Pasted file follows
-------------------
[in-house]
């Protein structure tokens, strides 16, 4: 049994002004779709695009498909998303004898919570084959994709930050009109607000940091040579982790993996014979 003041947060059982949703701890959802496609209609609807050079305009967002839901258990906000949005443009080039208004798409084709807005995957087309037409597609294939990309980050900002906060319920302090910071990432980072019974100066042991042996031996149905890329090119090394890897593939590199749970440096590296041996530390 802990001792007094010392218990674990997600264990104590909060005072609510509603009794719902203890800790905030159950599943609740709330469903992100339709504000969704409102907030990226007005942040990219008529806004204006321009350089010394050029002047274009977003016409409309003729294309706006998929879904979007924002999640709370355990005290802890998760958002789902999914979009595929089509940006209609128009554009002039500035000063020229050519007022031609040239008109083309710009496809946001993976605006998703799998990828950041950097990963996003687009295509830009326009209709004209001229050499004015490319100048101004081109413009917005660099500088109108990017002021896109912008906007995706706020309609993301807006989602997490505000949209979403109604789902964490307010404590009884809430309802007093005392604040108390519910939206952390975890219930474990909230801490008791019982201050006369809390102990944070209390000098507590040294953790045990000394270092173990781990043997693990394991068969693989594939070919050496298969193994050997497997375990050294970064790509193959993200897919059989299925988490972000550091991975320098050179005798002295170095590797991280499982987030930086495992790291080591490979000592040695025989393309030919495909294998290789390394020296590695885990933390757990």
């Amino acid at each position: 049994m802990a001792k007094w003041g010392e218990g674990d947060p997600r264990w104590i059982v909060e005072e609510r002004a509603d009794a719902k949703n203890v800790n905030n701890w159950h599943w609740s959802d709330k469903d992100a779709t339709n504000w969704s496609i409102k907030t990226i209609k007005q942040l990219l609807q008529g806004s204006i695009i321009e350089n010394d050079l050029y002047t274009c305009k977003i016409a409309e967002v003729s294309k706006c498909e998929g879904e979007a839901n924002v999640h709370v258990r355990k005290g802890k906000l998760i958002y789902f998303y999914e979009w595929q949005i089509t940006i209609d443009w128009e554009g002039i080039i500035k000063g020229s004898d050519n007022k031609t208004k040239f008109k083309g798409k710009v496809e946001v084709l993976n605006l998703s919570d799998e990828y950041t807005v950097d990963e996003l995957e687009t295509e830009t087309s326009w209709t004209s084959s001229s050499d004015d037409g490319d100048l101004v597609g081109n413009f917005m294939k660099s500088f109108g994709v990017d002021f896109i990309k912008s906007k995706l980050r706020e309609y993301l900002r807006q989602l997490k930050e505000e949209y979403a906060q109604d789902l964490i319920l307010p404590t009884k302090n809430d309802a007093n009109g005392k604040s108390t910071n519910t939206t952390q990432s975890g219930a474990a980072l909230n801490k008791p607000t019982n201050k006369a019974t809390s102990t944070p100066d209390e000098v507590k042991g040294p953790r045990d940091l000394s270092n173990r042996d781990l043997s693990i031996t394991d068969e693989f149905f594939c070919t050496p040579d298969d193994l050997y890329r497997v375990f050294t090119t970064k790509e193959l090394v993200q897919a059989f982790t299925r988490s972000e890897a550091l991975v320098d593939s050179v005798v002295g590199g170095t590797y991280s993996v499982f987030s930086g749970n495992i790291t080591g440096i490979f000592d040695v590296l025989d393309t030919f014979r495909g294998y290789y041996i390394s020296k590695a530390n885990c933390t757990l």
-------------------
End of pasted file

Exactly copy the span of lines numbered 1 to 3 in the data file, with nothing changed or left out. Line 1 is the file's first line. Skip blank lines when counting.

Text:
[in-house]
């Protein structure tokens, strides 16, 4: 049994002004779709695009498909998303004898919570084959994709930050009109607000940091040579982790993996014979 003041947060059982949703701890959802496609209609609807050079305009967002839901258990906000949005443009080039208004798409084709807005995957087309037409597609294939990309980050900002906060319920302090910071990432980072019974100066042991042996031996149905890329090119090394890897593939590199749970440096590296041996530390 802990001792007094010392218990674990997600264990104590909060005072609510509603009794719902203890800790905030159950599943609740709330469903992100339709504000969704409102907030990226007005942040990219008529806004204006321009350089010394050029002047274009977003016409409309003729294309706006998929879904979007924002999640709370355990005290802890998760958002789902999914979009595929089509940006209609128009554009002039500035000063020229050519007022031609040239008109083309710009496809946001993976605006998703799998990828950041950097990963996003687009295509830009326009209709004209001229050499004015490319100048101004081109413009917005660099500088109108990017002021896109912008906007995706706020309609993301807006989602997490505000949209979403109604789902964490307010404590009884809430309802007093005392604040108390519910939206952390975890219930474990909230801490008791019982201050006369809390102990944070209390000098507590040294953790045990000394270092173990781990043997693990394991068969693989594939070919050496298969193994050997497997375990050294970064790509193959993200897919059989299925988490972000550091991975320098050179005798002295170095590797991280499982987030930086495992790291080591490979000592040695025989393309030919495909294998290789390394020296590695885990933390757990």
């Amino acid at each position: 049994m802990a001792k007094w003041g010392e218990g674990d947060p997600r264990w104590i059982v909060e005072e609510r002004a509603d009794a719902k949703n203890v800790n905030n701890w159950h599943w609740s959802d709330k469903d992100a779709t339709n504000w969704s496609i409102k907030t990226i209609k007005q942040l990219l609807q008529g806004s204006i695009i321009e350089n010394d050079l050029y002047t274009c305009k977003i016409a409309e967002v003729s294309k706006c498909e998929g879904e979007a839901n924002v999640h709370v258990r355990k005290g802890k906000l998760i958002y789902f998303y999914e979009w595929q949005i089509t940006i209609d443009w128009e554009g002039i080039i500035k000063g020229s004898d050519n007022k031609t208004k040239f008109k083309g798409k710009v496809e946001v084709l993976n605006l998703s919570d799998e990828y950041t807005v950097d990963e996003l995957e687009t295509e830009t087309s326009w209709t004209s084959s001229s050499d004015d037409g490319d100048l101004v597609g081109n413009f917005m294939k660099s500088f109108g994709v990017d002021f896109i990309k912008s906007k995706l980050r706020e309609y993301l900002r807006q989602l997490k930050e505000e949209y979403a906060q109604d789902l964490i319920l307010p404590t009884k302090n809430d309802a007093n009109g005392k604040s108390t910071n519910t939206t952390q990432s975890g219930a474990a980072l909230n801490k008791p607000t019982n201050k006369a019974t809390s102990t944070p100066d209390e000098v507590k042991g040294p953790r045990d940091l000394s270092n173990r042996d781990l043997s693990i031996t394991d068969e693989f149905f594939c070919t050496p040579d298969d193994l050997y890329r497997v375990f050294t090119t970064k790509e193959l090394v993200q897919a059989f982790t299925r988490s972000e890897a550091l991975v320098d593939s050179v005798v002295g590199g170095t590797y991280s993996v499982f987030s930086g749970n495992i790291t080591g440096i490979f000592d040695v590296l025989d393309t030919f014979r495909g294998y290789y041996i390394s020296k590695a530390n885990c933390t757990l």